RSNO: Søndergård / Benedetti
RSNO: Søndergård & Benedetti
Glasgow Royal Concert Hall
The story of Poland is a volatile one. So it is inevitable, even in the very first programme of an intermittent Polska Scotland mini-series which runs through the RSNO’s new digital summer season, that some of its music should reflect that historic turmoil.
The opening concert, which now sees the orchestra relocated to the de-seated stalls area of the main Glasgow Royal Concert Hall auditorium, enabling the deployment of a larger contingent of socially-distanced players, is a welcome sight and sound. Moreover, it paves the way for more expansive programming.
In this case it is music by Mieczysław Weinberg, Karol Szymanowski and Andrzej Panufnik, a strange but intriguing mix of style and influence (musical and political). In charge is RSNO music director Thomas Søndergård, with Nicola Benedetti as soloist in Szymanowski’s Violin Concerto No 1 (she returns for the second concert at the end of the series), the piece that secured her the career-launching 2004 BBC Young Musician prize.
That was 17 years ago, and it’s a more musically mature Benedetti who garners every ounce of lyrical passion and glistening heat this time round. There is also a wonderful air of composure in her performance, no better illustrated than the floating, timeless initial entry that instantly becalms the orchestra’s restless introduction.
Thereafter, the journey is one of mercurial fascination, expansive eloquence, crisp virtuosity and melting, poetic beauty. Søndergård exerts his own authority where the opportunity presents itself, from rip-roaring orchestral climaxes to the breathiest of moments, where time stands still. But this is triumph of partnership, no better illustrated than in the ethereal melting away of the final bars.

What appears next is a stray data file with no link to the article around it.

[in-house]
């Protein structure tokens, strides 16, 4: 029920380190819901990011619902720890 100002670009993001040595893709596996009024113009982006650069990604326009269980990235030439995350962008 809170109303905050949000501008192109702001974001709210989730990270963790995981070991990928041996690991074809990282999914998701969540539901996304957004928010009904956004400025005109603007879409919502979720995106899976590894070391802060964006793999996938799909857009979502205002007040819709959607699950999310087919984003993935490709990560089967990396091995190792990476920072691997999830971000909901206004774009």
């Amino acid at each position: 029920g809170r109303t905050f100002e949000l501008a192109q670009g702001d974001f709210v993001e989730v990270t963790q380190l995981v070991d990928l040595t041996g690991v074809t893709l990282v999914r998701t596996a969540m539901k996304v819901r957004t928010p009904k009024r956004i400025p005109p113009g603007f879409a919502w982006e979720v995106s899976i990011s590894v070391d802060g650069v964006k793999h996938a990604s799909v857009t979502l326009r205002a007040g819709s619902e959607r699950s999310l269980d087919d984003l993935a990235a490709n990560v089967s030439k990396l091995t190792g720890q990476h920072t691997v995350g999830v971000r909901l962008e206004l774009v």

The east-west tug-of-war affecting Poland in the 20th century sent artists in various directions. For Weinberg, after fleeing the Nazis in Poland, the ultimate draw was Moscow, encouraged there by Shostakovich whom he admired greatly. There’s no mistaking the latter’s influence, nor Weinberg’s Jewish heritage, in the Rhapsody on Moldavian Themes, which opens this programme.
From its growling lugubrious opening there is a lingering shadow of nostalgia, even where Weinberg opens the floodgates and unleashes the full orchestral might. That hint of suppressed rapture permeates this mostly trenchant RSNO performance, with only a suggestion of nervousness from the exposed violins in their opening bars.
For Panufnik, the escape route from Soviet-run Poland led west, defecting to the UK in 1954 and leading a successful life as a conductor and composer up to his death in 1991. His Symphony No 3, Sinfonia Sacra, was written in 1963 to mark 1000 years of christianity in Poland. The RSNO gave the Polish premiere in Warsaw in 1968.
Based on the earliest-known Polish hymn, the Bogurodzica plainsong, there are two parts to the symphony: Three Visions and Hymn. With the RSNO brass standing aloft like heraldic warriors, their impact here possesses a thrilling undercurrent of menace. Søndergård plays on that, but equally on its haunting mysticism, at its most sublime in the quiet strings of the second Vision. He also shapes the drama in this powerful symphony with unstinting, ultimately overwhelming intent.
Available to view via www.rsno.org.uk